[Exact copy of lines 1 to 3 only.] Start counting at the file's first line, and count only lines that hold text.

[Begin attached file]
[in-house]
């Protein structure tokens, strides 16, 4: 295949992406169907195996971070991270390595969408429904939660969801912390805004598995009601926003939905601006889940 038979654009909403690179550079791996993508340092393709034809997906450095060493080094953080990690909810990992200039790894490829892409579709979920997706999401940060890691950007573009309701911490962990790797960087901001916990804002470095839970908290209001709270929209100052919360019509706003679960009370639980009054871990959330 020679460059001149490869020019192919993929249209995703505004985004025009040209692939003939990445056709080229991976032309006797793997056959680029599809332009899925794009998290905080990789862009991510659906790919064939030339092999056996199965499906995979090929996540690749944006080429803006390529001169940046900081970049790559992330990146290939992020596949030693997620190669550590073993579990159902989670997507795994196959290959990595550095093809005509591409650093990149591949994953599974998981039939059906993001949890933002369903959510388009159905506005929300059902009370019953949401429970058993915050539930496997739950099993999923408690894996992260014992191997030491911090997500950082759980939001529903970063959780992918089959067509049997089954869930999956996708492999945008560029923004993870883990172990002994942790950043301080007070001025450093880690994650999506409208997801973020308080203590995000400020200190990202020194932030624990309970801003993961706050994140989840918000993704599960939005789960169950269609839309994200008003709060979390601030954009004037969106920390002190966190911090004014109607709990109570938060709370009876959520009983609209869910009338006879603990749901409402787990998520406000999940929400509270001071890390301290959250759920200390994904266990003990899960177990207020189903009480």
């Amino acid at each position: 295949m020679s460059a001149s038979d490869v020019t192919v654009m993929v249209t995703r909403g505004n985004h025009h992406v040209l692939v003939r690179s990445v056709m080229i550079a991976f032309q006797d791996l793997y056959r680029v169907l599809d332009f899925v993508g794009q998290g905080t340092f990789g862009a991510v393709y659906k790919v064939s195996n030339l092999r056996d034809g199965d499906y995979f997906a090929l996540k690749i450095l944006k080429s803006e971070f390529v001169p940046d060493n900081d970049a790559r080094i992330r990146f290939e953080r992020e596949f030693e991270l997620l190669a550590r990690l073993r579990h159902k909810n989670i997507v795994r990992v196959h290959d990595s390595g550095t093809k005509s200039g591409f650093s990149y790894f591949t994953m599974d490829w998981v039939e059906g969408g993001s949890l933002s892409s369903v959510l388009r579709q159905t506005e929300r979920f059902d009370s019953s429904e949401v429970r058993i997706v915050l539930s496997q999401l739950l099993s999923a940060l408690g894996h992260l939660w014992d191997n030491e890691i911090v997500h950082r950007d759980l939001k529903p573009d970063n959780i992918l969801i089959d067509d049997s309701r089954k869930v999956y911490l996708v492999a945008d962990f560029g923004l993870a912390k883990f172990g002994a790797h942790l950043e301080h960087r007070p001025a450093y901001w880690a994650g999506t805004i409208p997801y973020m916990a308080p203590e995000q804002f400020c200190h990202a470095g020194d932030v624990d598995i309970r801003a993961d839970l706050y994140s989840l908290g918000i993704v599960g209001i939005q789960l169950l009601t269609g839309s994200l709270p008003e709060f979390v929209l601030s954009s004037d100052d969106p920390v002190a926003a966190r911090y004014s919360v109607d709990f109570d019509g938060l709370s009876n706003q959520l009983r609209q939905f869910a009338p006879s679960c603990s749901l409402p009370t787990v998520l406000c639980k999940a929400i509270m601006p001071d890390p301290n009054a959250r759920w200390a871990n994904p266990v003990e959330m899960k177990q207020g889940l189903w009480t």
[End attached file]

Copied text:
[in-house]
């Protein structure tokens, strides 16, 4: 295949992406169907195996971070991270390595969408429904939660969801912390805004598995009601926003939905601006889940 038979654009909403690179550079791996993508340092393709034809997906450095060493080094953080990690909810990992200039790894490829892409579709979920997706999401940060890691950007573009309701911490962990790797960087901001916990804002470095839970908290209001709270929209100052919360019509706003679960009370639980009054871990959330 020679460059001149490869020019192919993929249209995703505004985004025009040209692939003939990445056709080229991976032309006797793997056959680029599809332009899925794009998290905080990789862009991510659906790919064939030339092999056996199965499906995979090929996540690749944006080429803006390529001169940046900081970049790559992330990146290939992020596949030693997620190669550590073993579990159902989670997507795994196959290959990595550095093809005509591409650093990149591949994953599974998981039939059906993001949890933002369903959510388009159905506005929300059902009370019953949401429970058993915050539930496997739950099993999923408690894996992260014992191997030491911090997500950082759980939001529903970063959780992918089959067509049997089954869930999956996708492999945008560029923004993870883990172990002994942790950043301080007070001025450093880690994650999506409208997801973020308080203590995000400020200190990202020194932030624990309970801003993961706050994140989840918000993704599960939005789960169950269609839309994200008003709060979390601030954009004037969106920390002190966190911090004014109607709990109570938060709370009876959520009983609209869910009338006879603990749901409402787990998520406000999940929400509270001071890390301290959250759920200390994904266990003990899960177990207020189903009480």
């Amino acid at each position: 295949m020679s460059a001149s038979d490869v020019t192919v654009m993929v249209t995703r909403g505004n985004h025009h992406v040209l692939v003939r690179s990445v056709m080229i550079a991976f032309q006797d791996l793997y056959r680029v169907l599809d332009f899925v993508g794009q998290g905080t340092f990789g862009a991510v393709y659906k790919v064939s195996n030339l092999r056996d034809g199965d499906y995979f997906a090929l996540k690749i450095l944006k080429s803006e971070f390529v001169p940046d060493n900081d970049a790559r080094i992330r990146f290939e953080r992020e596949f030693e991270l997620l190669a550590r990690l073993r579990h159902k909810n989670i997507v795994r990992v196959h290959d990595s390595g550095t093809k005509s200039g591409f650093s990149y790894f591949t994953m599974d490829w998981v039939e059906g969408g993001s949890l933002s892409s369903v959510l388009r579709q159905t506005e929300r979920f059902d009370s019953s429904e949401v429970r058993i997706v915050l539930s496997q999401l739950l099993s999923a940060l408690g894996h992260l939660w014992d191997n030491e890691i911090v997500h950082r950007d759980l939001k529903p573009d970063n959780i992918l969801i089959d067509d049997s309701r089954k869930v999956y911490l996708v492999a945008d962990f560029g923004l993870a912390k883990f172990g002994a790797h942790l950043e301080h960087r007070p001025a450093y901001w880690a994650g999506t805004i409208p997801y973020m916990a308080p203590e995000q804002f400020c200190h990202a470095g020194d932030v624990d598995i309970r801003a993961d839970l706050y994140s989840l908290g918000i993704v599960g209001i939005q789960l169950l009601t269609g839309s994200l709270p008003e709060f979390v929209l601030s954009s004037d100052d969106p920390v002190a926003a966190r911090y004014s919360v109607d709990f109570d019509g938060l709370s009876n706003q959520l009983r609209q939905f869910a009338p006879s679960c603990s749901l409402p009370t787990v998520l406000c639980k999940a929400i509270m601006p001071d890390p301290n009054a959250r759920w200390a871990n994904p266990v003990e959330m899960k177990q207020g889940l189903w009480t």